CCC visit Rothamsted Research Centre for Bioenergy and Climate Change

Kat White, Eric Ling, Ute Collier, Neil Golborne, Indra Thillainathan Rothamstead Research Centre

Kat White, Eric Ling, Ute Collier, Neil Golborne, Indra Thillainathan Rothamstead Research Centre

By Kat White, Senior Analyst working on the CCC Bioenergy Review

In our current bioenergy review we are considering questions around sustainability and best use of bioenergy. Given our strong interest, five members of the CCC’s Bioenergy Review team visited the Rothamsted Research Centre for Bioenergy and Climate Change – the UK’s largest agricultural research centre and home to the national willow collection (begun after the First World War) and the BBSRC  Sustainable Bioenergy Centre’s Perennial Bioenergy Crops Programme.

The BBSRC Sustainable Bioenergy Centre provides the underpinning research to help develop economically, socially and environmentally sustainable second generation (i.e. derived from non-food crops) biofuels which have a positive impact on climate change and energy security.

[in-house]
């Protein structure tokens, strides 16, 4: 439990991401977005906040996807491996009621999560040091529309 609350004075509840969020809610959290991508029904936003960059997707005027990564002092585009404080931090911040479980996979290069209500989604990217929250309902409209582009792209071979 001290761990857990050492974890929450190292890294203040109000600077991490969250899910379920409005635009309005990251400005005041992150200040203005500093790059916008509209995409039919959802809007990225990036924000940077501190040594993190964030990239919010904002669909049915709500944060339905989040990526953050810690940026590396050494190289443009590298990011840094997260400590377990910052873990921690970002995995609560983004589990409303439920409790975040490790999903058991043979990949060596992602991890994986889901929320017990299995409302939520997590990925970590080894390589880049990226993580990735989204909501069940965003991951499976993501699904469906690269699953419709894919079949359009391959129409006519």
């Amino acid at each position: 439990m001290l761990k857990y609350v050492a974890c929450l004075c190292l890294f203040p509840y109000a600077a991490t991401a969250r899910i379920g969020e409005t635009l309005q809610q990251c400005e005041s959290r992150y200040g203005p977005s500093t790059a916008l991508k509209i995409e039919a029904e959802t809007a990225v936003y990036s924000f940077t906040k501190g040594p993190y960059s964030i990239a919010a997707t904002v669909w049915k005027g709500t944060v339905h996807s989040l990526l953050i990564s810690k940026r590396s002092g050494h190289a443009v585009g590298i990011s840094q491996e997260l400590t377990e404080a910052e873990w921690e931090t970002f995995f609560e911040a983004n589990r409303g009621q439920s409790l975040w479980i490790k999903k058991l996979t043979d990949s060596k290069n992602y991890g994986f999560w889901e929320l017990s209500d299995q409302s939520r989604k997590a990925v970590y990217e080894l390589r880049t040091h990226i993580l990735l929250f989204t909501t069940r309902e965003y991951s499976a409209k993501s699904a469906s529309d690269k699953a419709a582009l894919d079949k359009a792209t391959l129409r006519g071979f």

Despite the rain (a welcome drink for the crops) we were taken on a tour of the centre’s trial sites for second generation bioenergy crops –short rotation coppice willow, miscanthus and switchgrass. We were shown the results of the ongoing programmes that look at the effect on crop yields of applying nitrogen fertiliser and of varying soil quality and type.

Willow (background) Miscanthus (foreground)

Willow (background) Miscanthus (foreground)

The aim of the Perennial Bioenergy Crops Programme is to support the development of sustainable biofuels by optimising biomass feedstocks from perennial biomass crops whilst maximising energy savings and minimising greenhouse gas (GHG) emissions. The two crops being studied at Rothamsted and its sister site in Aberystwyth are willow and miscanthus (see photo).

Following the tour, we spent two hours discussing the wide range of research undertaken by the centre’s teams of scientists; in particular soil carbon sequestration, greenhouse gas measurement and monitoring (part of the Defra-sponsored Agriculture UK Greenhouse Gas Platform), and the potential for growing sustainable bioenergy crops both internationally  and in the UK.

The CCC’s bioenergy review will be published in late 2011.

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